Wednesday, June 07, 2006

Gratuitous Running Advice, part 3: Get some good shoes

You don't spend a great deal of money on running gear. Well, you can if you want to; there's all sorts of GPS tracking, heart-rate-monitoring and audio equipment you can load yourself up with if you want to. But all you really need is some comfortable clothing that isn't going to expose you to public ridicule, and some running shoes. And since running is such an inexpensive sport, compared to, say, skiing or skydiving, it's worth spending a bit of money on the shoes.

For the beginning runner, the prospect of buying some running shoes can be a bit intimidating. Here you are, currently capable of running perhaps a hundred metres in one go, and suddenly you've got to worry about baffling concepts like overpronation. It can be tempting simply to go to the first shop you find and select the first reasonably-priced pair of shoes that seem to fit. Resist this temptation. The quality of your running shoes can make a big difference to how comfortable you are, and how likely you are to get injured.

If possible, go to a specialist running shoe shop, rather than a general sports or shoe shop - a specialist shop will usually have knowledgeable staff who are interested in running. If you can get a recommendation from someone, great. Ideally, pick a time when the shop isn't too busy, and make sure you let them know that you're a new runner.

Also, be prepared to spend. Running shoes can seem expensive - mine were £85 (around US$150) - and they need replacing every 400 to 500 miles or so, but that's still a lot of running for your money, and it works out at a pretty small amount per mile. By the time you replace your first pair, you won't be a beginning runner any more.

2 Comments:

Blogger Matt Whyndham said...

Good advice indeed.

Eventually you will be able to sense when shoes are "going", but initially you may not be able to tell as the cushioning slowly goes down.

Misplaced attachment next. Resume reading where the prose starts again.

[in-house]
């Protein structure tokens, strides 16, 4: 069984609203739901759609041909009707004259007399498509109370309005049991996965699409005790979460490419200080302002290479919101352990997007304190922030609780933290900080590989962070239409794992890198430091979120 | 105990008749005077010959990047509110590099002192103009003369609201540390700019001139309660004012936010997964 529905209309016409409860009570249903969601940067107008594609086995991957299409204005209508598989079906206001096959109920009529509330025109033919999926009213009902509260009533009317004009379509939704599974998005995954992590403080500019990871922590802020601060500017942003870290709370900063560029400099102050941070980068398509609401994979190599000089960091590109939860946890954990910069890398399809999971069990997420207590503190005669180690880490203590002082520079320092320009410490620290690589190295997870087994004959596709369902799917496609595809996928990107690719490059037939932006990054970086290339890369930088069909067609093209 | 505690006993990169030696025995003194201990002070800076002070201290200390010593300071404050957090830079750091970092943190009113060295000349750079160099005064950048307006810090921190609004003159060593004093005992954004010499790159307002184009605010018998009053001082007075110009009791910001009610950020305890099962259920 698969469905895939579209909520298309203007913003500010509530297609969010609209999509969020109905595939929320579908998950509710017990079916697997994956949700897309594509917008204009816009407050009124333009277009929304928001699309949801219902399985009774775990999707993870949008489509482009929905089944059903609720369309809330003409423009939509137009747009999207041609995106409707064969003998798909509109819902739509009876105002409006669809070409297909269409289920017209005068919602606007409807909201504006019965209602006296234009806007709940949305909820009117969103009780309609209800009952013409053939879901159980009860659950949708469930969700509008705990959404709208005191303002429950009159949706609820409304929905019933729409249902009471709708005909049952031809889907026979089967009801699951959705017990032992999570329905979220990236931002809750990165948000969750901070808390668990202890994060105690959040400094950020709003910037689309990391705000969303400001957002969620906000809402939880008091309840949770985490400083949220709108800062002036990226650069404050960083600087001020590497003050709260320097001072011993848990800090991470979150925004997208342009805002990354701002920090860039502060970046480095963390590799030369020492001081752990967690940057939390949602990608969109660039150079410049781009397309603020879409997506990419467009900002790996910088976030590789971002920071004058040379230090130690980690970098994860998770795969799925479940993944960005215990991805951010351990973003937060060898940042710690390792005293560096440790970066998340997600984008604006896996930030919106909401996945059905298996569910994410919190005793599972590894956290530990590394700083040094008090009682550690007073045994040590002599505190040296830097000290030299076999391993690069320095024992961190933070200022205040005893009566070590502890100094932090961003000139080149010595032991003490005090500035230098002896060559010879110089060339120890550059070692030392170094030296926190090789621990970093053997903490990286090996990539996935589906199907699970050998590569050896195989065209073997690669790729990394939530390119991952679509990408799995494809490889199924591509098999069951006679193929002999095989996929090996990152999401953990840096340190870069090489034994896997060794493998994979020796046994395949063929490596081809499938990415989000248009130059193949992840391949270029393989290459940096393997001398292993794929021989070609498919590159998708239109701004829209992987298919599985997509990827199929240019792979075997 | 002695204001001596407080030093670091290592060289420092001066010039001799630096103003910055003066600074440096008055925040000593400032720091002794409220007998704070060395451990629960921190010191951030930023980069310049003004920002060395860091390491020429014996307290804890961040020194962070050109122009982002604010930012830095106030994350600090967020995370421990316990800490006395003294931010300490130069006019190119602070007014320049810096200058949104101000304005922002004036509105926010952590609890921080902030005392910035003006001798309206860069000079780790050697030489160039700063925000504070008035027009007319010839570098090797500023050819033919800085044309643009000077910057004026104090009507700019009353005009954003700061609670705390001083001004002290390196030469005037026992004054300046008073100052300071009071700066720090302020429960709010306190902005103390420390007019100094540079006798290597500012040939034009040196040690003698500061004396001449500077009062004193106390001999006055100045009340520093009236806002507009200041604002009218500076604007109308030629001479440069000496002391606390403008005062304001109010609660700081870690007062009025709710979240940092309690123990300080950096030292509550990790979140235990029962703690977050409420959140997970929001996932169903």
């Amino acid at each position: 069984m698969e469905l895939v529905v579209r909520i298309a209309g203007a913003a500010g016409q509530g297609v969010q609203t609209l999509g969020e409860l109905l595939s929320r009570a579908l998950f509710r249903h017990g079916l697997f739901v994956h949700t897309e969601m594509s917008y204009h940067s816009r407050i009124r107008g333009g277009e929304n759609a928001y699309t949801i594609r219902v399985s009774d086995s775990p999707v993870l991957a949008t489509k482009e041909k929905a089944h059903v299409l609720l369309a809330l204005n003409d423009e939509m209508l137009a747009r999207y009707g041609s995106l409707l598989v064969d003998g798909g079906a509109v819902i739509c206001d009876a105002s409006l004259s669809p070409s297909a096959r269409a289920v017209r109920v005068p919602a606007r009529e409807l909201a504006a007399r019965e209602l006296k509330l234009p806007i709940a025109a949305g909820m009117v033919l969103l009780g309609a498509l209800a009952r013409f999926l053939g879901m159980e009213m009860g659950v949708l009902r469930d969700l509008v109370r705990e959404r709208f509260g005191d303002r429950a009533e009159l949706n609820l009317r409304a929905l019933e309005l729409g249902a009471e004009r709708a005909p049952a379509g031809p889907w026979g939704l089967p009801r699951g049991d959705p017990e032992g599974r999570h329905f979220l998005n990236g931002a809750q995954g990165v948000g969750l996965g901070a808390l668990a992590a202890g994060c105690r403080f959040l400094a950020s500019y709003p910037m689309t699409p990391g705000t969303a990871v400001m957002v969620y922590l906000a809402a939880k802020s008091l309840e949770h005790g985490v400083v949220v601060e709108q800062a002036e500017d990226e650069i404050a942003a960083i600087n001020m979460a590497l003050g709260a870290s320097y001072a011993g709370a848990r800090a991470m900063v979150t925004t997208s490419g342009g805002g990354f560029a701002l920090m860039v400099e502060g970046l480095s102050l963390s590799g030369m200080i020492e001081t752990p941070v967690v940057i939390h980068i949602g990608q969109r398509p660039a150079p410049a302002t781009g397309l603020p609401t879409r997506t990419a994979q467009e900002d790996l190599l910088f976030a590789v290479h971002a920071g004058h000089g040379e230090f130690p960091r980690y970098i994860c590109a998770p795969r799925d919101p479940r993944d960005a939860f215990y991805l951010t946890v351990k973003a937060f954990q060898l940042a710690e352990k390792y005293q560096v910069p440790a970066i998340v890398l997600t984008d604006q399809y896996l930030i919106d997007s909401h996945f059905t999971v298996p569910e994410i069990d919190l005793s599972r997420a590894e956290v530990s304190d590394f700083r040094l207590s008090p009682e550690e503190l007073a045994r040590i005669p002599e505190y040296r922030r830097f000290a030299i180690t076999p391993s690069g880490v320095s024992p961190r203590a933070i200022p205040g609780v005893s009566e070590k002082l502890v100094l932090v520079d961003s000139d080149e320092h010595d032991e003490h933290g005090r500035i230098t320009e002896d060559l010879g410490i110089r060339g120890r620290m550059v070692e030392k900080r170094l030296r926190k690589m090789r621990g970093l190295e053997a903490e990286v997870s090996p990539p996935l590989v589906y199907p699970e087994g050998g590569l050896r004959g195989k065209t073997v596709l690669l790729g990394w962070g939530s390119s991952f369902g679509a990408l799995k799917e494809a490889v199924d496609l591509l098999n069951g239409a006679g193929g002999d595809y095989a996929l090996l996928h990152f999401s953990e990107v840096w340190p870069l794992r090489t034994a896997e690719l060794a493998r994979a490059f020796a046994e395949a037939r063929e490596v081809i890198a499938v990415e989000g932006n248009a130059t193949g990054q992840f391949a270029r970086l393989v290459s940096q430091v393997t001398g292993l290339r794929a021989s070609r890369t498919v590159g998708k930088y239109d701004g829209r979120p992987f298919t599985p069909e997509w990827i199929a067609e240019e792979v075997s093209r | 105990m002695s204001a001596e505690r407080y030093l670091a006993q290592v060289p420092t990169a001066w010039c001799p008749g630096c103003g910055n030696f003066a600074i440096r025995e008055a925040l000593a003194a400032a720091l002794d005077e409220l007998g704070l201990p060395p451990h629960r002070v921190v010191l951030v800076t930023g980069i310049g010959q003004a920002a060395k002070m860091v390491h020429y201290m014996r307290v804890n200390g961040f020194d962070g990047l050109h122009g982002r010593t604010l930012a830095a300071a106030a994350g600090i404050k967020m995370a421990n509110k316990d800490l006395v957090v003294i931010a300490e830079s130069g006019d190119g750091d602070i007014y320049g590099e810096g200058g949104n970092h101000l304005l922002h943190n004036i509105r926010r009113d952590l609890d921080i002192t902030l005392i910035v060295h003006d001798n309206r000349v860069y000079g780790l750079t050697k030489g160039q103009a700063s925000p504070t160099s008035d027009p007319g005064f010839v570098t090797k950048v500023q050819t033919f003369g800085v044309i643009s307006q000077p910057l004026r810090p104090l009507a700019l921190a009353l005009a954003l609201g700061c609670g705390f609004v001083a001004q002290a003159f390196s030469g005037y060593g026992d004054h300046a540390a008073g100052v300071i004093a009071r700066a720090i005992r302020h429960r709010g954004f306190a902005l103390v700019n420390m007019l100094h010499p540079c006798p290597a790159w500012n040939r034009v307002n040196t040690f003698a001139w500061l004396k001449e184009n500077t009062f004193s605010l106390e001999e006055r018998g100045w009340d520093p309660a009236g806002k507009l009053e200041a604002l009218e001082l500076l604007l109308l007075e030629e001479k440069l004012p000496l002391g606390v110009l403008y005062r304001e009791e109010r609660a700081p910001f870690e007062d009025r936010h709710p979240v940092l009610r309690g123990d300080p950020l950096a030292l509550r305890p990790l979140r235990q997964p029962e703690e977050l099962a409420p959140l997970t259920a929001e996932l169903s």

Best to track the mileage, or number of runs if you are a beginner, then pick a number like 400 miles as a replacement point. +100 if youare light and you run on trail. -100 if you are a big pavement-pounder. The shoes may look OK ? the outsole will be intact ? but they will have lost their ability to shock-absorb.

The new shoes will seem like springs!

Eventually you won't need the stats.

08 June, 2006 07:50  
Anonymous Karen in Calgary said...

Ask a running coach or someone from a running club where and from whom at their store of choice they prefer to buy shoes. The person fitting you should have you do some walking or even running around the store the parking lot, or a treadmill to see how your gait works in different brands.

If you have a pair of running shoes that you've already been using to start, bring them in. The wear on them in relation to any complaints of aches you might have can really help the expert help you.

Your "perfect" brand of shoe might change from time to time, as your form and pace change due to training, or if you specialize in trail running or certain distances.

Keep going back to the same expert, once you've found one you trust. Often loyalty is rewarded with tips on which shoes in the "on-sale" stack (usually just last year's models) might suit you.

08 June, 2006 16:15  

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